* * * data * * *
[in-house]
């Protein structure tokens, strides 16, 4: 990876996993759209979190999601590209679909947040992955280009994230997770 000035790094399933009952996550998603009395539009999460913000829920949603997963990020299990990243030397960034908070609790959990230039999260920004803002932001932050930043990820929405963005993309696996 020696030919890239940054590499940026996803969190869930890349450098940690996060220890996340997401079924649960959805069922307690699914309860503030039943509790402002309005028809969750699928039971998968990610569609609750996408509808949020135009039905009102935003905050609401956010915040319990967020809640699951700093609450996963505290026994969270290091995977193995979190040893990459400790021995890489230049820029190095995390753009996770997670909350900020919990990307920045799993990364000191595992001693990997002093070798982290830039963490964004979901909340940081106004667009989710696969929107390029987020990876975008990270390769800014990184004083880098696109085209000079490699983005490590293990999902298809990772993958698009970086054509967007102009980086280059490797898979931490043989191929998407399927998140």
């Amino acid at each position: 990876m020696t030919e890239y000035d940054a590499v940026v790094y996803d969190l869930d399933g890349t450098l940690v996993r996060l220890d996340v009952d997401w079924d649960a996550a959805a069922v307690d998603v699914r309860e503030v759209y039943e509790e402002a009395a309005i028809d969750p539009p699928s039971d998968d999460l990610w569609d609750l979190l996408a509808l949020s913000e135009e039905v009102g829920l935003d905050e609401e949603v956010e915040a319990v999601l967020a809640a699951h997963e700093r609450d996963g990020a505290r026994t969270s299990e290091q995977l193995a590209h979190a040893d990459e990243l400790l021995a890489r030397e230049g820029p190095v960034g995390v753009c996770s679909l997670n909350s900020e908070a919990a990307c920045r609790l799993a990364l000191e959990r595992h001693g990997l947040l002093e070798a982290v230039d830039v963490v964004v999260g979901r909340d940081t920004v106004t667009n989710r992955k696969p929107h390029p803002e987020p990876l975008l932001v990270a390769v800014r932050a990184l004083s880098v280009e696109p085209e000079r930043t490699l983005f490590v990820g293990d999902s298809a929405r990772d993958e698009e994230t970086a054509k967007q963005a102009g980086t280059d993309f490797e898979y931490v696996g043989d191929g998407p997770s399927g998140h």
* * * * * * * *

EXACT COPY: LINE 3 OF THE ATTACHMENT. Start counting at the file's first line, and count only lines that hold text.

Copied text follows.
């Amino acid at each position: 990876m020696t030919e890239y000035d940054a590499v940026v790094y996803d969190l869930d399933g890349t450098l940690v996993r996060l220890d996340v009952d997401w079924d649960a996550a959805a069922v307690d998603v699914r309860e503030v759209y039943e509790e402002a009395a309005i028809d969750p539009p699928s039971d998968d999460l990610w569609d609750l979190l996408a509808l949020s913000e135009e039905v009102g829920l935003d905050e609401e949603v956010e915040a319990v999601l967020a809640a699951h997963e700093r609450d996963g990020a505290r026994t969270s299990e290091q995977l193995a590209h979190a040893d990459e990243l400790l021995a890489r030397e230049g820029p190095v960034g995390v753009c996770s679909l997670n909350s900020e908070a919990a990307c920045r609790l799993a990364l000191e959990r595992h001693g990997l947040l002093e070798a982290v230039d830039v963490v964004v999260g979901r909340d940081t920004v106004t667009n989710r992955k696969p929107h390029p803002e987020p990876l975008l932001v990270a390769v800014r932050a990184l004083s880098v280009e696109p085209e000079r930043t490699l983005f490590v990820g293990d999902s298809a929405r990772d993958e698009e994230t970086a054509k967007q963005a102009g980086t280059d993309f490797e898979y931490v696996g043989d191929g998407p997770s399927g998140h």